Derbyshire-born James Berresford has been awarded an honorary degree by the University of Derby in recognition of his career in tourism which has ranged from working as a teenaged ice-cream van driver to guiding VisitEngland as its Chief Executive.
He will receive the award at the annual graduation ceremony in Buxton on November 12– where he has just taken on the job of safeguarding the legacy of the £50 million project to turn the historic Crescent into the Peak District’s first five-star hotel.
James was the first ever Tourism Officer employed by Nottinghamshire County Council, for whom he later looked after Sherwood Forest as Assistant Director of Leisure.
And he was at the forefront of English tourism policy during two of the nation’s most important events: the 2012 Olympics and the Queen’s Diamond Jubilee, using them to raise the profile of English tourism both nationally and internationally. As the CEO of VisitEngland he initiated a multi-million tourism campaign entitled ‘Growing Tourism Locally” and launched a hugely successful Holidays at Home promotion.
Tourism hasn’t always been seen as such a vital industry to the nation’s economy, said James: “In my early years, tourism really wasn’t taken all that seriously – it was just seen as a bucket and spade industry. Now that has certainly changed.”
But by the time he retired as CEO of VisitEngland, he had used his wealth of experience to keep tourism at the top of the Government’s agenda for boosting the economy and to encourage more and more people to see England as the excellent visitor destination it is.
“Opportunities come and go but the thing to do is keep the momentum going,” said James of the unrepeatable Olympic and Jubilee year events.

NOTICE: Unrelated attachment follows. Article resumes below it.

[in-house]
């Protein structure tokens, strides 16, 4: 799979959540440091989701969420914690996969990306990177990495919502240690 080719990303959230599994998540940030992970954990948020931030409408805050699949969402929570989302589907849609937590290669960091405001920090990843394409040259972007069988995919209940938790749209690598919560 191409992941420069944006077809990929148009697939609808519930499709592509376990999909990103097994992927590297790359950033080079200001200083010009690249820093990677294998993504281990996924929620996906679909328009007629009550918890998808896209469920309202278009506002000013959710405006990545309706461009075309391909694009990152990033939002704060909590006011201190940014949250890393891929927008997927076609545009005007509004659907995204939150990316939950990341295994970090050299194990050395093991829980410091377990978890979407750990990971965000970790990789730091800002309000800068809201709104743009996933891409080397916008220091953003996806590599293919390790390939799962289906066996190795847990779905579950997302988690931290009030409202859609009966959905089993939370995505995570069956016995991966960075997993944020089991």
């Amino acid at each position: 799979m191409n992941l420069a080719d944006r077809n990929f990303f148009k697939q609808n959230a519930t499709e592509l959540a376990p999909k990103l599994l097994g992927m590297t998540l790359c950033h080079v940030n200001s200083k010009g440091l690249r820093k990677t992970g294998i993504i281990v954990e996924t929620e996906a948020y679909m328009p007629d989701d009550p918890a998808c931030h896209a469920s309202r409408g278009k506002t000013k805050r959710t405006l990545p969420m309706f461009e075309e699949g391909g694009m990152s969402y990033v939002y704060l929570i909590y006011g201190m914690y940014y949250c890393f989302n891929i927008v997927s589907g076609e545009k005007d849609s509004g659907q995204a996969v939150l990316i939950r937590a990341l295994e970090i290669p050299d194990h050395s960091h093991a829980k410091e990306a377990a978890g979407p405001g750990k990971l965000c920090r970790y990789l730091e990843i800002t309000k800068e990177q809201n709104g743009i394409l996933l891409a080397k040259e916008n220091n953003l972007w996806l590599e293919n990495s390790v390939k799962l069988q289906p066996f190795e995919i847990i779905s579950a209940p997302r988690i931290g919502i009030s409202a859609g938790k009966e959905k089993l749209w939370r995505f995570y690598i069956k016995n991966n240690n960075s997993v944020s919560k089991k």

“We are in an internationally competitive world and today’s visitors typically are well travelled and have a lot of information. Their expectations are much higher than they were 20 to 30 years ago. It’s not even about the expense: even at the budget end you have to deliver a great experience.”
It was much easier meeting visitors’ expectations in his first tourism job: selling ice cream in the 1976 heatwave while he waited to go to University where he graduated in Humanities, majoring in drama.
“It was really hot that year – the perfect time to be an ice cream van driver,” said James, who worked in arts administration and theatre management before moving into tourism, particularly countryside recreation.
Roles followed as East Midlands Regional Director for the Heart of England Tourist Board and Director of Tourism for the North West Development Agency, where he was instrumental in Liverpool’s successful Capital of Culture programme.
The results he achieved led to James becoming the Chief Executive of VisitEngland, the country’s official tourism body in 2009, leading the development and delivery of the first national tourism strategy for England.
This included delivering major cultural programmes, high profile business development opportunities and a range of successful public/private sector marketing initiatives.
This experience will be a great asset for Buxton in his unpaid role as the first Chair of the Buxton Crescent and Thermal Spa Heritage Trust, which will protect and promote the buildings and their heritage, with a focus on their spa tradition.
“It’s very important to create a unique experience, and this is a unique development, not just for Derbyshire, but the UK as a whole,” he said.
“The Crescent development will be an internationally important visitor attraction. This position, along with my recent appointment to the Board of local leisure firm Pinelog Ltd, will hopefully allow me to make a real contribution to the county I love.”
James is married with one son. He lives in the Peak District where he likes to make the most of his passion for the countryside as well as following Chesterfield Football Club, where he is a season ticket holder. He is a great supporter of the theatre and a member of the advisory board for the Liverpool Institute of Performing Arts.